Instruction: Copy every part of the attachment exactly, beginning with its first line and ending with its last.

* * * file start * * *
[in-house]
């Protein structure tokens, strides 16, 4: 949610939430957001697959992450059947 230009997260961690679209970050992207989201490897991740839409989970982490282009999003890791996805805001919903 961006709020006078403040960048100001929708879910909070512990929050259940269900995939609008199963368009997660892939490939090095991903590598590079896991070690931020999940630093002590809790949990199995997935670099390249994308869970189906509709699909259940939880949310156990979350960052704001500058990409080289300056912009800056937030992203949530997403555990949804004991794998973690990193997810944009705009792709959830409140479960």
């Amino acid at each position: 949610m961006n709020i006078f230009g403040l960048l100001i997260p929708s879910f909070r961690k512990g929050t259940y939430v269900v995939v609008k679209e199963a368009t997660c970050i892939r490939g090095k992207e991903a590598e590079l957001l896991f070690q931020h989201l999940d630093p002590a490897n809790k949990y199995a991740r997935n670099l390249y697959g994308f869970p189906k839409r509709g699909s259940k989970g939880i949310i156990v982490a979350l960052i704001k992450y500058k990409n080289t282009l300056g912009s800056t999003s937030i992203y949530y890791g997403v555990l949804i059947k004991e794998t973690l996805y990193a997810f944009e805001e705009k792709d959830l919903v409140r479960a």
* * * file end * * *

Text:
[in-house]
């Protein structure tokens, strides 16, 4: 949610939430957001697959992450059947 230009997260961690679209970050992207989201490897991740839409989970982490282009999003890791996805805001919903 961006709020006078403040960048100001929708879910909070512990929050259940269900995939609008199963368009997660892939490939090095991903590598590079896991070690931020999940630093002590809790949990199995997935670099390249994308869970189906509709699909259940939880949310156990979350960052704001500058990409080289300056912009800056937030992203949530997403555990949804004991794998973690990193997810944009705009792709959830409140479960």
């Amino acid at each position: 949610m961006n709020i006078f230009g403040l960048l100001i997260p929708s879910f909070r961690k512990g929050t259940y939430v269900v995939v609008k679209e199963a368009t997660c970050i892939r490939g090095k992207e991903a590598e590079l957001l896991f070690q931020h989201l999940d630093p002590a490897n809790k949990y199995a991740r997935n670099l390249y697959g994308f869970p189906k839409r509709g699909s259940k989970g939880i949310i156990v982490a979350l960052i704001k992450y500058k990409n080289t282009l300056g912009s800056t999003s937030i992203y949530y890791g997403v555990l949804i059947k004991e794998t973690l996805y990193a997810f944009e805001e705009k792709d959830l919903v409140r479960a």